LAS VEGAS — Floyd Mayweather Jr. refused Wednesday to back off earlier comments declaring himself a better fighter than Muhammad Ali.
Mayweather said he respects Ali's great career and the things he did outside the ring. But he said he believes he has done as much in boxing as the legendary former heavyweight champion ever did, without the losses that Ali suffered in his career.
"He called himself The Greatest and I call myself TBE (The Best Ever)," Mayweather said. "I'm pretty sure I'll get criticized for what I said, but I could care less. I could care less about the backlash."
Mayweather had earlier said that he was better than both Ali and Sugar Ray Robinson, pointing to his 47-0 record as proof. He also said he would never have lost to a fighter like Leon Spinks, who beat an aging Ali in 1978 after having just seven pro fights.
"I just look at Ali's career when he fought Leon Spinks and lost to a fighter with seven fights," Mayweather said. "There were some other fights he lost and he's still known as The Greatest because that's what he put out there. It is what it is."
A little more than a week before his megafight with Manny Pacquiao, Mayweather seemed relaxed on a conference call where he talked about his career and the man he will face in the ring May 2. He refused to say anything bad about Pacquiao, and said he was treating the richest fight ever as just another fight.
"I know it's the biggest fight in boxing history but I can't approach it like that," Mayweather said. "I'm never going to put any unnecessary pressure on myself. I like to approach the fight like he's a fighter who's extremely talented. But my thing is to just be Floyd Mayweather."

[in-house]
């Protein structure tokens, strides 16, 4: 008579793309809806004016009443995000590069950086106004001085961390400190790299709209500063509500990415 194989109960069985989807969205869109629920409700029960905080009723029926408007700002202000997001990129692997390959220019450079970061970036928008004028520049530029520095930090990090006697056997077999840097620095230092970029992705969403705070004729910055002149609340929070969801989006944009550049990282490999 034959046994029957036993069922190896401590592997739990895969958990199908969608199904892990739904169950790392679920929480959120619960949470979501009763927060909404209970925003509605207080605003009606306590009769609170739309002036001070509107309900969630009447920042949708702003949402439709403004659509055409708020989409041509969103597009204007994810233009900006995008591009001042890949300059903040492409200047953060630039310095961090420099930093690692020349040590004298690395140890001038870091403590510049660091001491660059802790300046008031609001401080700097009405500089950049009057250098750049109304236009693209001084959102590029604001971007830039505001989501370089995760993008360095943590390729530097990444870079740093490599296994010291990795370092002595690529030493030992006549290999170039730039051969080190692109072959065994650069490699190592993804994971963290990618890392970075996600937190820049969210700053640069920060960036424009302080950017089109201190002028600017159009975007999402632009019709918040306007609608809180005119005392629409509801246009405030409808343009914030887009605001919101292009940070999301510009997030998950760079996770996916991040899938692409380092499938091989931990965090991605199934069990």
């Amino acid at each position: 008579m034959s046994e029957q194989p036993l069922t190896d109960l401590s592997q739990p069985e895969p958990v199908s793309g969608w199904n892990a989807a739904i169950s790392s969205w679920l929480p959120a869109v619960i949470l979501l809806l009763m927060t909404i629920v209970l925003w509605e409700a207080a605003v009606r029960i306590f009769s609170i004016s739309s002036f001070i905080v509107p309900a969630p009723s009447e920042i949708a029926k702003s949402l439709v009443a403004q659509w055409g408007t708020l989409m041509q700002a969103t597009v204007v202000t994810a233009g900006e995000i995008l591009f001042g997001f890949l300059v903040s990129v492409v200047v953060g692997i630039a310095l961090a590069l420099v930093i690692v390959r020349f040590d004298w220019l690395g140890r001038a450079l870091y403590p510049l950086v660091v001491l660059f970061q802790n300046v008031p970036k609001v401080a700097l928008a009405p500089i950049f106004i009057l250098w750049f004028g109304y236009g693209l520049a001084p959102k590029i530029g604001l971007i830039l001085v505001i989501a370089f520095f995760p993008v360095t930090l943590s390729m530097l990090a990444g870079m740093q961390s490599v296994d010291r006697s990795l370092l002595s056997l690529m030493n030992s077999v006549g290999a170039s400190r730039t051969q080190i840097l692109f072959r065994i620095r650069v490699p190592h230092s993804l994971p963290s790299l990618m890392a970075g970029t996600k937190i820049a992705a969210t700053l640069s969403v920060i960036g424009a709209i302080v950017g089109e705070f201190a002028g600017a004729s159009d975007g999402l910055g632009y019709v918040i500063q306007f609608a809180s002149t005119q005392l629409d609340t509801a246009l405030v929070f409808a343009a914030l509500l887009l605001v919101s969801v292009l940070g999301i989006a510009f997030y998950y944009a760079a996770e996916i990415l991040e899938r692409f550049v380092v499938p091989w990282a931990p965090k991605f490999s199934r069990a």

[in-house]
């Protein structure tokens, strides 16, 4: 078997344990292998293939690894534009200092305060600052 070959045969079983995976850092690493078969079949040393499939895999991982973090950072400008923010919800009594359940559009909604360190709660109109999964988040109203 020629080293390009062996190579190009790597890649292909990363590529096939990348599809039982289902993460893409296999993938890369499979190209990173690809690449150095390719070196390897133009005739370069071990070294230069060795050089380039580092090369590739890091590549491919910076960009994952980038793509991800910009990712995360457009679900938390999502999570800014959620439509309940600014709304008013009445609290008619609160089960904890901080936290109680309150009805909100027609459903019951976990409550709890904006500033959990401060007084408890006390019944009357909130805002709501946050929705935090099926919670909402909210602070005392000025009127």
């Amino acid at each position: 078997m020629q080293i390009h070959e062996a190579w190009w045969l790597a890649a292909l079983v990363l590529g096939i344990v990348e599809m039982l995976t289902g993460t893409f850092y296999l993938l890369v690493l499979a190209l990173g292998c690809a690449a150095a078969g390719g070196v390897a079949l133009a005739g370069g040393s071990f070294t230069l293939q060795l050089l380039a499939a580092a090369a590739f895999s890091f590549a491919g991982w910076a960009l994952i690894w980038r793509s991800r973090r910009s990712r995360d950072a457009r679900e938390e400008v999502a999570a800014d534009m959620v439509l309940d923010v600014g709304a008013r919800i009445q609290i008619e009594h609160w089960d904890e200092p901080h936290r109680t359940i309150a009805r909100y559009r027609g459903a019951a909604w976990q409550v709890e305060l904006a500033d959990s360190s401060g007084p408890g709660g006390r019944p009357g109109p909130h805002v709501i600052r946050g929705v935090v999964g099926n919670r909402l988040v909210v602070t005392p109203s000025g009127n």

That has worked for Mayweather his entire career, though most boxing historians would disagree with his own view of his place in boxing's historical hierarchy. That includes the current heavyweight champion, Wladimir Klitschko, who told a group of reporters in New York on Tuesday that maybe Mayweather shouldn't be so boastful.
"I think probably, I heard this comment from Mayweather that he's better than Ali or greater than Ali," Klitschko said. "I think people call the king the king, not the king (who says) 'I'm the king.' So people make others somebody that he is or that he's not. So that's people's opinions."
While Mayweather's place in history may be in debate, there's no debate that he will make the biggest purse ever against Pacquiao. Depending on pay-per-view sales — which reportedly have been strong for a fight still 10 days away — he could earn as much as $180 million for the welterweight title bout.
That prompted a question Wednesday about whether the free-spending Mayweather — who owns a fleet of expensive cars, a private jet and several mansions — worries about losing all his money after he retires.
"I'm blessed, I made some good investments," Mayweather said. "If I wanted to retire today I could."
Mayweather credited what he called a brilliant game plan for reaching his goal of becoming the first fighters to ever make a nine figure paycheck in one night. But he said he has changed in recent years, toning down his act and putting aside the Pretty Boy and Money May personas he used to help him sell previous pay-per-view fights.
This fight needs no selling, and Mayweather has been subdued at every public appearance.
"It took a game plan for me going out there to win and me speaking out with a very loud voice and having a lot of personality," he said. "But as you get older you mature. You've done trash talking for 17 or 18 years, look at me, what I've done. I don't have to do all of that. I did all that loud talking and everything to get to this point."
That includes speaking badly about Freddie Roach, who has tried to cast Mayweather as the bad guy in this fight promotion.
"He's making it basically a god against devil kind of thing, but he doesn't have to get in there and fight," Mayweather said. "He's entitled to say what he wants to say, but the fighters aren't speaking like that and it comes down to the two fighters."